They've taken a beating of late.
Why, I suspect some of them have been to so many ashrams and spas that they've even started to beat themselves.
Yet today is National Compliment Day, so let's spend a moment ululating the praises of those who have led our tech companies into such significant times.
Let's laud Facebook CEO Mark Zuckerberg for his sheer brilliance in pretending to listen and understand, while at the same time continuing to do exactly as he did before. It's truly a rare talent, one that many politicians surely observe with envy.
Let's raise a hosanna to Twitter CEO Jack Dorsey, who's perfected the art of saying nothing at all while stroking his beard, making him look like a rising star academic who still can't quite believe he's just got another book deal.
Let's not forget Amazon CEO Jeff Bezos. He's excelled at giving jobs to those cities that really didn't need them, while ignoring those that really, really did. And all while pretending to run an egalitarian competition among almost every city in America.
Google CEO Sundar Pichai must also be placed on this Rushmore of Rational Genius. He uttered perhaps one of the great tech retorts of all time when a Republican congressman asked him if Google could track his movements across Congress. "Not by default," explained Pichai. Actually, a bonus hosanna for Pichai, as he also managed to claim: "Our mission is to protect your privacy." And immediately, your harsh opinion of Google changes.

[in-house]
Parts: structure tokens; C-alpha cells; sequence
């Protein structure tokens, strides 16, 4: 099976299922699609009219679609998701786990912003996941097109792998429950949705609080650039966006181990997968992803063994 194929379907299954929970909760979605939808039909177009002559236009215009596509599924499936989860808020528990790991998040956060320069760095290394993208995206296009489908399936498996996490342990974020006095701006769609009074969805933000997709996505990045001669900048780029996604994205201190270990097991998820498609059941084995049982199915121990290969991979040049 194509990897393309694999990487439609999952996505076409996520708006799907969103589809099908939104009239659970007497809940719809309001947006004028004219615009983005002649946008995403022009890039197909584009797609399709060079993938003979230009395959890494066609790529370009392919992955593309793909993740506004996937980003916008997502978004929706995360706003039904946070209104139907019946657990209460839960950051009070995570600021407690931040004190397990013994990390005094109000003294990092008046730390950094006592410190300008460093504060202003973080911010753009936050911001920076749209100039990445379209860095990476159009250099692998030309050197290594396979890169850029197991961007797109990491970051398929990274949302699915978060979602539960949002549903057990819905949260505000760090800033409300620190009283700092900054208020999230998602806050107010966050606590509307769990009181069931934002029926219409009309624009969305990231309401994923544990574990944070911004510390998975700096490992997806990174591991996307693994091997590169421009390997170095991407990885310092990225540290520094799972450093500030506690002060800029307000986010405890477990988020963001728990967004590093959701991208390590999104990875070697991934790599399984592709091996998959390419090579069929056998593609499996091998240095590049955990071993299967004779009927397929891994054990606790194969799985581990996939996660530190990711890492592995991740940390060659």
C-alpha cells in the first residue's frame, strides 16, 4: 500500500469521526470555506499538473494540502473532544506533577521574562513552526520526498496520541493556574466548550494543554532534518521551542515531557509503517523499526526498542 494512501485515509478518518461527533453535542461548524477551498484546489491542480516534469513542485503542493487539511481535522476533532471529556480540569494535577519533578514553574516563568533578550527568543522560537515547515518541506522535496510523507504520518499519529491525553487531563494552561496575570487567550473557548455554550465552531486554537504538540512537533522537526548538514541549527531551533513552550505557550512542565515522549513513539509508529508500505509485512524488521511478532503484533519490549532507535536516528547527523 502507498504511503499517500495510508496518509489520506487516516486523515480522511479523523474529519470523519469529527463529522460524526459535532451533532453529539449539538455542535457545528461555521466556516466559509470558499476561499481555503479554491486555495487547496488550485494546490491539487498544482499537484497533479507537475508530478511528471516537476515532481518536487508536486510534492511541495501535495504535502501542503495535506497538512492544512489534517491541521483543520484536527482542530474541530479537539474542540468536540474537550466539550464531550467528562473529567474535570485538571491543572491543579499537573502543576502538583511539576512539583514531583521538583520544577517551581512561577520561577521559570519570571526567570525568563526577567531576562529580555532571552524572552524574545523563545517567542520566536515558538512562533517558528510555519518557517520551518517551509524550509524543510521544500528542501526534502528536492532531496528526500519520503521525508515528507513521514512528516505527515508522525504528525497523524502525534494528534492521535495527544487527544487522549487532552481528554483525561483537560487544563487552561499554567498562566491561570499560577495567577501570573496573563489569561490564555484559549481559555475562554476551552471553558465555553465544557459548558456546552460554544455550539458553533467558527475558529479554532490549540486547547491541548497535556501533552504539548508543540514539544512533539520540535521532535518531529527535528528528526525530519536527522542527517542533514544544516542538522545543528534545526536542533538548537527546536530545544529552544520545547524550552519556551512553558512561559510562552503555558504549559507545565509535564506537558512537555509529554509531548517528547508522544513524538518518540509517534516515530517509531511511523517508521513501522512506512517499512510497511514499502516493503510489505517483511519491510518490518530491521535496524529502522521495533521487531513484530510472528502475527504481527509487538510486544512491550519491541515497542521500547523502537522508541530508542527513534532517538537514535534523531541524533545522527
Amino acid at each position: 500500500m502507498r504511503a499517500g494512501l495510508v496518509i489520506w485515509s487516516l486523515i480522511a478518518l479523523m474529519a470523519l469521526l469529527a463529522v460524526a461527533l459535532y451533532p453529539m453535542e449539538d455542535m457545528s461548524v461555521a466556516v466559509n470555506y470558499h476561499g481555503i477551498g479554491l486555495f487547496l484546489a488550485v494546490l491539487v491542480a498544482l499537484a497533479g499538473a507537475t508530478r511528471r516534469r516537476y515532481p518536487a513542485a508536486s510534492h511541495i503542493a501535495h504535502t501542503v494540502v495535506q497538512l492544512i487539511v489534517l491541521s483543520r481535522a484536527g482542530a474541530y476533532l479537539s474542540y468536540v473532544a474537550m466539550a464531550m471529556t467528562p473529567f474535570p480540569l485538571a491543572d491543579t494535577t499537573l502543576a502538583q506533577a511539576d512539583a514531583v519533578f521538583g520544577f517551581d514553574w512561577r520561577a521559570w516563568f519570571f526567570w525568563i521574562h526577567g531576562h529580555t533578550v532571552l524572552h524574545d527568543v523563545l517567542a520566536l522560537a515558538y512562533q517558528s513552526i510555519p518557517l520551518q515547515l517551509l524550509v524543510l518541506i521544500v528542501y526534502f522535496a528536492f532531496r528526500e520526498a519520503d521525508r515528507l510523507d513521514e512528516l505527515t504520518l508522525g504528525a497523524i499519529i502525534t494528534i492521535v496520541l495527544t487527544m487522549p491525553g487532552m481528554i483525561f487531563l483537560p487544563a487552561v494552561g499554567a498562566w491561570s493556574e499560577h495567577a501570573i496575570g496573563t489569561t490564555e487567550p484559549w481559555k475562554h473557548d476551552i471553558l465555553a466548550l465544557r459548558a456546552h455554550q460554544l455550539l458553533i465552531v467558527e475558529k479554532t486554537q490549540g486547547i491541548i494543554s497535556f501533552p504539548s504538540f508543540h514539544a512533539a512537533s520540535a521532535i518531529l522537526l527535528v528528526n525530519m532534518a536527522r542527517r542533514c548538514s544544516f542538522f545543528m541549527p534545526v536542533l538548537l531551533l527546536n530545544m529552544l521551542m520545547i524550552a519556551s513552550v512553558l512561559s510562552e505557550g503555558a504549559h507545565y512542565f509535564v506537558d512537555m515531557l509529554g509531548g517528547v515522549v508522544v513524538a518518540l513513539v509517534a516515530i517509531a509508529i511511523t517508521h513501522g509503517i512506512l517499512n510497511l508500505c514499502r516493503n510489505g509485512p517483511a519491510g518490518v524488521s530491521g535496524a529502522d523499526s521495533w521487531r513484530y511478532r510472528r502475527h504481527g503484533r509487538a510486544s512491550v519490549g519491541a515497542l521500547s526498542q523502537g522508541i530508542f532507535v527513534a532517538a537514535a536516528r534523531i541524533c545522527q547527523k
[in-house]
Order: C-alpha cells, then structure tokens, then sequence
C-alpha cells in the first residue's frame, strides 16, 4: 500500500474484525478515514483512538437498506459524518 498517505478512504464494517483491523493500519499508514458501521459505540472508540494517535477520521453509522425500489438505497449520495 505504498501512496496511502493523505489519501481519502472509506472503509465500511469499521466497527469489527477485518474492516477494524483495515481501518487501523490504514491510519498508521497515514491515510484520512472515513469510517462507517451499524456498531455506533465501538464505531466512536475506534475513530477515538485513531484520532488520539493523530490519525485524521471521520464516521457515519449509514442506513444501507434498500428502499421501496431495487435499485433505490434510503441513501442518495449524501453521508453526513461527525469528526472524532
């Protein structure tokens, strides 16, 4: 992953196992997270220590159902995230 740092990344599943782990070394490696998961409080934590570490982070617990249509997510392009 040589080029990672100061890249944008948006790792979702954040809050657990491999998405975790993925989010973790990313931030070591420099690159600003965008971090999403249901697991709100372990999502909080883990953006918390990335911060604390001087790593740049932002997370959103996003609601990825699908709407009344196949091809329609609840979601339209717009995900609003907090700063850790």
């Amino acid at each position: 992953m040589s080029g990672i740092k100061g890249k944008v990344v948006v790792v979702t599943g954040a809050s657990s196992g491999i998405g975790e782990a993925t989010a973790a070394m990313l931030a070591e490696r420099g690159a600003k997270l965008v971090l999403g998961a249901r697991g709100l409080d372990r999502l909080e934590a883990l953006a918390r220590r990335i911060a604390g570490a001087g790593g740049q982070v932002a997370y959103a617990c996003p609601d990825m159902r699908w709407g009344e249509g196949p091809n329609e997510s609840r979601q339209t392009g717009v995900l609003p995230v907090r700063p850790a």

Another whose contribution has been sadly underrated of late is Tesla CEO Elon Musk. He's proved that he can compete with the very best practitioners. Of Twitter, that is. There, he can offer musings such as the 70 percent likelihood that he'll move to Mars and everyone will pay attention. Darn it, he got me again.
- Tech industry is leaving behind women of color, report shows (CNET)
- Your kids hate your smartphone addiction (CNET)
- Tech leaders dominate best CEOs in America list (TechRepublic)
- Are tech leaders responsible for smartphone addiction? (TechRepublic)
Then, there's Apple CEO Tim Cook. Yes, he's trying to fight for the primacy of privacy. A greater mission, however, is to keep on insisting that the iPad Pro is a computer, until someone believes it. That deserves only the the deepest bow of respect.
While our heads are bent low, let's leave them there in honor of Microsoft CEO Satya Nadella. He uses more intelligible sets of words than Dorsey, and has managed to perfect the art of being entirely likable while leaving you little idea of what he really thinks.
I have one remaining hosanna. It's for Salesforce CEO Marc Benioff. He's been the loudest and most cogent critic of, well, his own kind. In just the last few weeks he's declared that AI should be a human right and insisted that San Francisco is "a train wreck" because of the tech industry.
He also ditched his iPhone and iPad, which brought him the stunning revelation that he works too hard.
Praise him, praise him.
Way to go, tech leaders. Here's to another year for you to earn even more praise.